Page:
What’s new in citrus varieties?

Photos courtesy of Frieda’s, Inc., Unless Otherwise Noted.
The large mandarin group has many qualities valued by consumers, including seedlessness, small size, sweetness and skin that separates easily.

Citrus varieties are strange creatures. Sometimes they stay hidden for decades and then lurch into the public consciousness. Sometimes they rocket into view and become a fixture in the marketplace in the twinkling of an eye. However, there’s no mystery why they find acceptance with a modern consumer: they are tasty, offer a splash of color, are easy to peel and are seedless.

Tracy Kahn explains this with a mild sense of wonderment herself. Kahn is a principal museum scientist and curator of the Citrus Variety Collection (CVC) at the University of California-Riverside. With a Ph.D. in botany and a specialty in citrus, and a finger on the pulse of the marketplace, she says the California citrus grower is responding with new plantings based on those consumers’ tastes. There are a bewildering number of citrus varieties available in the world—the CVC boasts two trees each in 1,010 different types, and approximately 760 of them are in the genus Citrus—but much of it comes down to palatability.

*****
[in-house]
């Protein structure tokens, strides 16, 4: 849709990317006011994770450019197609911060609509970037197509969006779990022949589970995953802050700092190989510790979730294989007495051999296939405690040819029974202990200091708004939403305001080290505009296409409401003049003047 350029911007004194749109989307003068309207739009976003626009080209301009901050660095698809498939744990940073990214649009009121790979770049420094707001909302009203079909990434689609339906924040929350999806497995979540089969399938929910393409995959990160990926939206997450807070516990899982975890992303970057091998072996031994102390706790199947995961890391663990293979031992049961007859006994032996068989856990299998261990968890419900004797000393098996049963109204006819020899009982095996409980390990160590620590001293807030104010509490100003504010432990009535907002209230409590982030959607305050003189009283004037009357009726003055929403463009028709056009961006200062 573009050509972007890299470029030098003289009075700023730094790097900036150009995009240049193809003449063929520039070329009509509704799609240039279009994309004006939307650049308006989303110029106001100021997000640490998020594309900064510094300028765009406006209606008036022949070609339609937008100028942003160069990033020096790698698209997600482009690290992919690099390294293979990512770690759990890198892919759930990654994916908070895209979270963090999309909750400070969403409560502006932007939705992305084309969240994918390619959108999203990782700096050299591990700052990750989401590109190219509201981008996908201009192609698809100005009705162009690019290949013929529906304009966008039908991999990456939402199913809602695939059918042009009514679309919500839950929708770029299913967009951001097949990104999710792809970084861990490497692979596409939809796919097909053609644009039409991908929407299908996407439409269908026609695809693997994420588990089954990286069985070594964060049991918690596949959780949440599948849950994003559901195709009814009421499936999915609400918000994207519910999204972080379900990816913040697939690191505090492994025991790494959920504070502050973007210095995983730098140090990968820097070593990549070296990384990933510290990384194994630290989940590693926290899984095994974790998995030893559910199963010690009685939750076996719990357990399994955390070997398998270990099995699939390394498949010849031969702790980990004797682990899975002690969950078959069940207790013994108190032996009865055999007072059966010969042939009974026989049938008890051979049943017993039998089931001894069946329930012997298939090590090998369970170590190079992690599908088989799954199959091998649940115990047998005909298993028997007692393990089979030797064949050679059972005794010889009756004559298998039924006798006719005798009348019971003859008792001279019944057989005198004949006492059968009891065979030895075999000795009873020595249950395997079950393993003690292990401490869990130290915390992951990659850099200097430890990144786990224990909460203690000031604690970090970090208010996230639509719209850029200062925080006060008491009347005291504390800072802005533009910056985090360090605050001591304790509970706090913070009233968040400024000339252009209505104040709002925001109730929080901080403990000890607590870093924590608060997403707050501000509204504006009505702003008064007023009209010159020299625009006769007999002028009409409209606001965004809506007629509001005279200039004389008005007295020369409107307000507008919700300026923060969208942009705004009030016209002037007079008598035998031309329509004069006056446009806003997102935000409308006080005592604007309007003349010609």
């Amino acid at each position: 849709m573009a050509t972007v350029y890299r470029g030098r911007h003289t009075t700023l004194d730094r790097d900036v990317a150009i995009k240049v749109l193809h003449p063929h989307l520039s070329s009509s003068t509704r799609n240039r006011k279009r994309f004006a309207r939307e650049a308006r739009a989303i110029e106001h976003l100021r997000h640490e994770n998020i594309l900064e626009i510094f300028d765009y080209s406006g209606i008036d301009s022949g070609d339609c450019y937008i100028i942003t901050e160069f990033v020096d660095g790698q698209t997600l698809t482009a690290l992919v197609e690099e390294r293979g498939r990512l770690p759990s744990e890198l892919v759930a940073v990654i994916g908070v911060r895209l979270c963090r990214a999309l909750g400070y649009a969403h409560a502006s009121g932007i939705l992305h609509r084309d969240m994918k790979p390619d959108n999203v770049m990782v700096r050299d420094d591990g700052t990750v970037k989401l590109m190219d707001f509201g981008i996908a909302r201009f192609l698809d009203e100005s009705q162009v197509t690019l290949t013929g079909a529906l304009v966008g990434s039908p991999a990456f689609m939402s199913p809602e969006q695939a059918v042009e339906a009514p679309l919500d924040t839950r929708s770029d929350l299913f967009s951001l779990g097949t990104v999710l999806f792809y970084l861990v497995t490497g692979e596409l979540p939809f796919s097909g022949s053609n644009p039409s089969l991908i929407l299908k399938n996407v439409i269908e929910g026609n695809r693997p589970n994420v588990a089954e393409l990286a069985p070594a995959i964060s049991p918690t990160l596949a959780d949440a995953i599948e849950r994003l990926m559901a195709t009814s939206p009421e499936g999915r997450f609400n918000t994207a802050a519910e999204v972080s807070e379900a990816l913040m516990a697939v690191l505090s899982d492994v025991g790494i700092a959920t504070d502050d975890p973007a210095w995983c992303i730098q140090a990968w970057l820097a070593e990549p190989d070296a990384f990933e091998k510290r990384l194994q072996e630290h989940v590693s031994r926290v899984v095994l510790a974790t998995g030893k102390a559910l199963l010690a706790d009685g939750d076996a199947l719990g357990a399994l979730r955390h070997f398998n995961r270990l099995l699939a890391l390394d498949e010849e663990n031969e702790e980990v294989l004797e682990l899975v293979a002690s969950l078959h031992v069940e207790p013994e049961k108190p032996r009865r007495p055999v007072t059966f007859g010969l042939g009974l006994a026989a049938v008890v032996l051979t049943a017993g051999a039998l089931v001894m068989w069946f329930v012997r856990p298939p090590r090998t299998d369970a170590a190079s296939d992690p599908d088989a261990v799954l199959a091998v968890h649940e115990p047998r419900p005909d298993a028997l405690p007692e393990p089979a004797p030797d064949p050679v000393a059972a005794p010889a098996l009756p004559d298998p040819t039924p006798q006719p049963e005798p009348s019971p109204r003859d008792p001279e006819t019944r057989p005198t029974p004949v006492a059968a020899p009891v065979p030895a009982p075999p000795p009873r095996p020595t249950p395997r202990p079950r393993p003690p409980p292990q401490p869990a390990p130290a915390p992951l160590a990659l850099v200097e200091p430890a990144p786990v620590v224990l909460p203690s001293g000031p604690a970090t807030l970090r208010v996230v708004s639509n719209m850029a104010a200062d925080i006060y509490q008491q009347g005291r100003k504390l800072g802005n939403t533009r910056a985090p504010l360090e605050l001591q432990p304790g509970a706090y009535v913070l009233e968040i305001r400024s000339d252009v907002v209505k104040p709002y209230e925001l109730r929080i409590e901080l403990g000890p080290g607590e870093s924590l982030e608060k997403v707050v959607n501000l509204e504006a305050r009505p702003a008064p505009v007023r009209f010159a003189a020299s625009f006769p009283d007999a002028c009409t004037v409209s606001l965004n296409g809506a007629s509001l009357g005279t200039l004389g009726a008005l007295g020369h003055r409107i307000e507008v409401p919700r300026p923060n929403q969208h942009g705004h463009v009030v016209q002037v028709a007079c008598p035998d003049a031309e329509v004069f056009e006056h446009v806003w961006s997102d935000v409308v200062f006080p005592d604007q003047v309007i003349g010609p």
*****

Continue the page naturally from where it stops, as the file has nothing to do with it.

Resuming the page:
“Varieties come in and sit around for a while until somebody says let’s start growing them,” Kahn says. There are several factors that can trigger plantings, but they all are based on various consumer preferences. As a result, there is a major turning point now in the California citrus industry. That industry is known for its changeable nature, but this change is definitely following the market.

There are many minor citrus varieties grown in small acreages and sold in limited markets, but Kahn picks three new or newish varieties that illustrate how major acreage is being planted now on farms large and small. The first is the Cara Cara navel orange.

The Cara Cara is a midseason navel orange variety, and part of its popularity, Kahn notes, is that it is a navel. Navels have ruled the U.S. orange market for decades because of their sweetness, easy peeling characteristics and other factors. The Cara Cara is a budsport, or mutation, that comes from Venezuela, and it is popular for one primary reason.

The Cara Cara has about the same sweetness as most other navels, and doesn’t extend the season one way or another, Kahn says, but it has vivid pink flesh. That has proven striking to consumers, but another thing that has made it popular is that the pinkness is a result of lycopene, an unsaturated carotenoid antioxidant that has been linked to prevention of heart disease and various forms of cancer. Found also in tomatoes and red grapefruit, lycopene is a big advertisement for Cara Cara navels.

Kahn says it is just this type of feature that propels certain varieties forward in the citrus marketplace. It arrived in California in 1988 and was tested in the Citrus Clonal Protection Program. The CVC began evaluations in the late ’90s for qualities such as size, rind thickness, seediness, color and food components.